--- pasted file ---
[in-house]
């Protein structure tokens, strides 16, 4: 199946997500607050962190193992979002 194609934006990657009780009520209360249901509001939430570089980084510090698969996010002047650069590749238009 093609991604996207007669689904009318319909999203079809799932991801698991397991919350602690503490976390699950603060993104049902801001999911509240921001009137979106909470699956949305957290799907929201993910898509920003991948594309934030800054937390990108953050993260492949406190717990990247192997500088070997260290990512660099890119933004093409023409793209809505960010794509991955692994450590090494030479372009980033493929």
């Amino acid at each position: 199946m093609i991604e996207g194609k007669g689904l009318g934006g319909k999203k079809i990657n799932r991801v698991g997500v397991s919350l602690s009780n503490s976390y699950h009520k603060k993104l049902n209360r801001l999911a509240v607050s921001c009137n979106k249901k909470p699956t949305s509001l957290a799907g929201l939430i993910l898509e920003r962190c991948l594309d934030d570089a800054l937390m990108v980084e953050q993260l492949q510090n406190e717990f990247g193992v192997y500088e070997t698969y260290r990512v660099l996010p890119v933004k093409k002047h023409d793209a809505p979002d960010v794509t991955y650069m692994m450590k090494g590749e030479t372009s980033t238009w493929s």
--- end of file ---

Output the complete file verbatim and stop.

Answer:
[in-house]
């Protein structure tokens, strides 16, 4: 199946997500607050962190193992979002 194609934006990657009780009520209360249901509001939430570089980084510090698969996010002047650069590749238009 093609991604996207007669689904009318319909999203079809799932991801698991397991919350602690503490976390699950603060993104049902801001999911509240921001009137979106909470699956949305957290799907929201993910898509920003991948594309934030800054937390990108953050993260492949406190717990990247192997500088070997260290990512660099890119933004093409023409793209809505960010794509991955692994450590090494030479372009980033493929």
């Amino acid at each position: 199946m093609i991604e996207g194609k007669g689904l009318g934006g319909k999203k079809i990657n799932r991801v698991g997500v397991s919350l602690s009780n503490s976390y699950h009520k603060k993104l049902n209360r801001l999911a509240v607050s921001c009137n979106k249901k909470p699956t949305s509001l957290a799907g929201l939430i993910l898509e920003r962190c991948l594309d934030d570089a800054l937390m990108v980084e953050q993260l492949q510090n406190e717990f990247g193992v192997y500088e070997t698969y260290r990512v660099l996010p890119v933004k093409k002047h023409d793209a809505p979002d960010v794509t991955y650069m692994m450590k090494g590749e030479t372009s980033t238009w493929s």